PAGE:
the VIPs could鈥檝e afforded to simply help every individual contestant get out of debt, but they chose not to because they were selfish and were looking to entertain themselves. il-nam attempts to convince gi-hun that wealth is just as much a burden as poverty, but il-nam, in an effort to justify his selfishness and cruelty tells gi-hun that humanity in inherently cruel, and therefore the rich should own the fact of human cruelty for their amusement.聽
il-nam completely fails to realize the alternative: that if too much wealth is a problem then perhaps the solution towards erasing misery in both the rich and the poor is to simply distribute it. il-nam dies proven wrong about his philosophy, a person shows up to help the homeless man he and gi-hun were betting. but what gi-hun doesn鈥檛 understand, likely because he still feels broken over the events of the game, is that he too had a choice to help the homeless man. we all can come together and refuse to live under the oppression of capitalism and demand fairness for all. the squid game may be a metaphor for the inequality plaguing reality, but there is no need for reality to be eternally held by the rules of the squid game. if agency is denied to the poor, the poor have a right to take it back. with the ambiguous ending of the show, we are given the agency to interpret whether gi-hun will defy the existence of and those responsible for the squid game and use it for ourselves rather than conform to the rules and expectations of the profit motive and consumerism.聽
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mykingdomforapen2 days ago
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鈥淵ou don鈥檛 win the squid games by being kind鈥 but like....Gi-hun got as far as he did because he was kind. He kept reaching out to the old man and including him even when he thought that this would be a disadvantage to him because he was loyal to him and wanted to protect him, and that put him on the winning side of the tug o war. He paired up with the old man in the game of marbles thinking they would be working together, even though Oh Il-nam seemed the absolute weakest option, because he was worried for him and didn鈥檛 want him to get hurt, and that guaranteed his survival because Il-nam, for his own ulterior motives, let him win. He was kind to player 96 and gave him jersey #1 even though he had originally chosen it thinking that was most advantageous, only for it to turn out later that he was able to survive because he was dead last. He was kind to Sae-byeok and protected her and so she helped him in the glass bridge. He was kind, he was kind, he was kind. If he wasn鈥檛 kind at any of those points, he would not have survived.聽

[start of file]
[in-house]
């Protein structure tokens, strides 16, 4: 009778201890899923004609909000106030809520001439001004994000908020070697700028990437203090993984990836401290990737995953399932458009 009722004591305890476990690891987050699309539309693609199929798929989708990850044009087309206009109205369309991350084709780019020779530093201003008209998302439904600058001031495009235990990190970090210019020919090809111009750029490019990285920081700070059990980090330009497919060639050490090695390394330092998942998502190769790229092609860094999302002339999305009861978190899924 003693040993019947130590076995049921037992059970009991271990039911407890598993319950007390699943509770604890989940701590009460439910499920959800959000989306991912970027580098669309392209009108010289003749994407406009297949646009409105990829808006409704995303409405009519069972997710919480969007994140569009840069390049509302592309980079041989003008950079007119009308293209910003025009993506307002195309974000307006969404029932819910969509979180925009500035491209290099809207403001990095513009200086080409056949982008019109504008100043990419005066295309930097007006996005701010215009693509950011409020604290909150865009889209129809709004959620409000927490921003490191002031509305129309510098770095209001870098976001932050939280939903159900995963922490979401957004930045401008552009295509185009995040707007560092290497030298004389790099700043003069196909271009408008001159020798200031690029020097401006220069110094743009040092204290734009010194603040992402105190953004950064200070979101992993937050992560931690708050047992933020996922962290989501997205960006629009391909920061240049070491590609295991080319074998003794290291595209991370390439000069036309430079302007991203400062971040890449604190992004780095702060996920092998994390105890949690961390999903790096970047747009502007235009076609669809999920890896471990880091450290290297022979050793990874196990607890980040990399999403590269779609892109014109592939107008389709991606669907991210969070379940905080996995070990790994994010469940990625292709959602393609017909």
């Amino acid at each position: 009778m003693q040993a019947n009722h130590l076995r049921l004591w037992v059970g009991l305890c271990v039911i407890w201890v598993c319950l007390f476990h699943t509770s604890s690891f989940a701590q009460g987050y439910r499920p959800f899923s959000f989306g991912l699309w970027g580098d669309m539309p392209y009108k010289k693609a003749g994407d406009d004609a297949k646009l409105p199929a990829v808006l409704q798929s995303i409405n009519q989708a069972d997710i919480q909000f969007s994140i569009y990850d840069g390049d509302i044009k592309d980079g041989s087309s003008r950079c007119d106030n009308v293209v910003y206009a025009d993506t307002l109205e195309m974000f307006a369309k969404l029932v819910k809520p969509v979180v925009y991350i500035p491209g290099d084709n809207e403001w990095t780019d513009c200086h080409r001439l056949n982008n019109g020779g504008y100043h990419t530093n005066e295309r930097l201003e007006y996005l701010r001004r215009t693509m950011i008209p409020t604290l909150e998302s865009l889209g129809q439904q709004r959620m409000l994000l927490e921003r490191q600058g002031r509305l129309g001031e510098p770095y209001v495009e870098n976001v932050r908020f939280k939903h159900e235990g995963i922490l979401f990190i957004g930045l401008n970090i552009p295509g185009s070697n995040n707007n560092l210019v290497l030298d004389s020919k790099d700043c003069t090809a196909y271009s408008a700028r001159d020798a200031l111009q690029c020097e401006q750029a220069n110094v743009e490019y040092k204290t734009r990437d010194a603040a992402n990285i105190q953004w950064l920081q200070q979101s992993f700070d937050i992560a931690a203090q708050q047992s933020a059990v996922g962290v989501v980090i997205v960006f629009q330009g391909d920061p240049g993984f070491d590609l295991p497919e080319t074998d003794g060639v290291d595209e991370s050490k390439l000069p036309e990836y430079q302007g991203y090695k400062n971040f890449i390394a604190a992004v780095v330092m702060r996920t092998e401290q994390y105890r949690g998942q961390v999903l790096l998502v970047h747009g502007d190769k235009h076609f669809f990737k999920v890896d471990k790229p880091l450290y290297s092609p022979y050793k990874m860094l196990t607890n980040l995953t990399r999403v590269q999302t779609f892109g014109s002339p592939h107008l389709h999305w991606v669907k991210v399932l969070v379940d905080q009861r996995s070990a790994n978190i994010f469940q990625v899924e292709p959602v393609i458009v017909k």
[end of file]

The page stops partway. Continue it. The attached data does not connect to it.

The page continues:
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admirabletragedya day ago
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Kang Sae-Byeok and Ji-Yeong
in Squid Game s1e6
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mynameismeowmeow2 days ago
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The black box with pink ribbon that Gi-hun won with the help of the kid in the arcade had a gun inside, except it shot a flame, was identical to he boxes they put the dead contestants in to cremate.
The deaths of the other contests served as a gift for the remaining players, and to Gi-hun's daughter, since the only way they would survive and return home was if someone else lost, and got put in a black box with a pink bow
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amesperaltasantiagoa day ago
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it hasn't even been a month since i posted this,, jesus christ
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next up on the checklist, an american remake!
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fifiophobia16 hours ago
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Squid Game spoilers for ep 8 and 9 in the next slides 馃 :(
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Basically, a summery of Gi hun's confrontation with Sang Woo after you know what.
Moral of the story: Sadness is strong but not as strong as meme redraws
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gh0stquartz2 days ago
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soobsbs i hoep they ar e dirnking mojitos togeter in the afterloifre...